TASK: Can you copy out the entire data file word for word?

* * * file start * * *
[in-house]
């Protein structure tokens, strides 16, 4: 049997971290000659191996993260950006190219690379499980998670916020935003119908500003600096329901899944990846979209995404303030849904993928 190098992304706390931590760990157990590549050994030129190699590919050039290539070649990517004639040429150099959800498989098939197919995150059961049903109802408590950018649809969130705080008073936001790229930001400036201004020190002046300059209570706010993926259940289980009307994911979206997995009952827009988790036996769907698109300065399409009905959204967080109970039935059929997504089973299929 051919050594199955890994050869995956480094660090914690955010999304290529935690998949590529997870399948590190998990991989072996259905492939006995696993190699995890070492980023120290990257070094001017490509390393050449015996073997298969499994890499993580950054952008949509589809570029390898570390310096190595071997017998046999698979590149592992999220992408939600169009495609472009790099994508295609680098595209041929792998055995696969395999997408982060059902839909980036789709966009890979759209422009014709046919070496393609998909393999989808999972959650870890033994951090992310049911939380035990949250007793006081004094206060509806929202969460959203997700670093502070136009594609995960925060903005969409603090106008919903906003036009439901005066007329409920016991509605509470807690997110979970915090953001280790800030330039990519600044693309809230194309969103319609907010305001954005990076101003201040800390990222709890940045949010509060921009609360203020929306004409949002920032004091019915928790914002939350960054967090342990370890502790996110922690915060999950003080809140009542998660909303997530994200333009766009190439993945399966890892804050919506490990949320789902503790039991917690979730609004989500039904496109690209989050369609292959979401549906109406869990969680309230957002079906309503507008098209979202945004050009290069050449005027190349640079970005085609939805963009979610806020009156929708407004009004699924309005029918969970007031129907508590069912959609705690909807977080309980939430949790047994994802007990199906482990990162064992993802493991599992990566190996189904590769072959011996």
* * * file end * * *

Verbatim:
[in-house]
């Protein structure tokens, strides 16, 4: 049997971290000659191996993260950006190219690379499980998670916020935003119908500003600096329901899944990846979209995404303030849904993928 190098992304706390931590760990157990590549050994030129190699590919050039290539070649990517004639040429150099959800498989098939197919995150059961049903109802408590950018649809969130705080008073936001790229930001400036201004020190002046300059209570706010993926259940289980009307994911979206997995009952827009988790036996769907698109300065399409009905959204967080109970039935059929997504089973299929 051919050594199955890994050869995956480094660090914690955010999304290529935690998949590529997870399948590190998990991989072996259905492939006995696993190699995890070492980023120290990257070094001017490509390393050449015996073997298969499994890499993580950054952008949509589809570029390898570390310096190595071997017998046999698979590149592992999220992408939600169009495609472009790099994508295609680098595209041929792998055995696969395999997408982060059902839909980036789709966009890979759209422009014709046919070496393609998909393999989808999972959650870890033994951090992310049911939380035990949250007793006081004094206060509806929202969460959203997700670093502070136009594609995960925060903005969409603090106008919903906003036009439901005066007329409920016991509605509470807690997110979970915090953001280790800030330039990519600044693309809230194309969103319609907010305001954005990076101003201040800390990222709890940045949010509060921009609360203020929306004409949002920032004091019915928790914002939350960054967090342990370890502790996110922690915060999950003080809140009542998660909303997530994200333009766009190439993945399966890892804050919506490990949320789902503790039991917690979730609004989500039904496109690209989050369609292959979401549906109406869990969680309230957002079906309503507008098209979202945004050009290069050449005027190349640079970005085609939805963009979610806020009156929708407004009004699924309005029918969970007031129907508590069912959609705690909807977080309980939430949790047994994802007990199906482990990162064992993802493991599992990566190996189904590769072959011996």